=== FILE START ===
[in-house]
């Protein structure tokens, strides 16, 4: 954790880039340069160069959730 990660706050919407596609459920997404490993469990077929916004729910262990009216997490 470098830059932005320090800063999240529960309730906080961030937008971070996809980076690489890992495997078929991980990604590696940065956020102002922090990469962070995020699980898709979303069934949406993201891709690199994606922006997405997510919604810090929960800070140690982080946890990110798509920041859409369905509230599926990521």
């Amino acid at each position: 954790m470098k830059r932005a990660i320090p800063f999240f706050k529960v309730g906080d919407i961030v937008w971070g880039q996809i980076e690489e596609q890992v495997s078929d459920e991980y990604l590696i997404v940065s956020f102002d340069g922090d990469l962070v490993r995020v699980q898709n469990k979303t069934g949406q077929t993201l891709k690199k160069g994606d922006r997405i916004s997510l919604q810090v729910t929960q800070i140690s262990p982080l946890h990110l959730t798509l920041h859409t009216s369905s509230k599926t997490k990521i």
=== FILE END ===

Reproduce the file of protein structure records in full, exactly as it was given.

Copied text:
[in-house]
């Protein structure tokens, strides 16, 4: 954790880039340069160069959730 990660706050919407596609459920997404490993469990077929916004729910262990009216997490 470098830059932005320090800063999240529960309730906080961030937008971070996809980076690489890992495997078929991980990604590696940065956020102002922090990469962070995020699980898709979303069934949406993201891709690199994606922006997405997510919604810090929960800070140690982080946890990110798509920041859409369905509230599926990521």
């Amino acid at each position: 954790m470098k830059r932005a990660i320090p800063f999240f706050k529960v309730g906080d919407i961030v937008w971070g880039q996809i980076e690489e596609q890992v495997s078929d459920e991980y990604l590696i997404v940065s956020f102002d340069g922090d990469l962070v490993r995020v699980q898709n469990k979303t069934g949406q077929t993201l891709k690199k160069g994606d922006r997405i916004s997510l919604q810090v729910t929960q800070i140690s262990p982080l946890h990110l959730t798509l920041h859409t009216s369905s509230k599926t997490k990521i």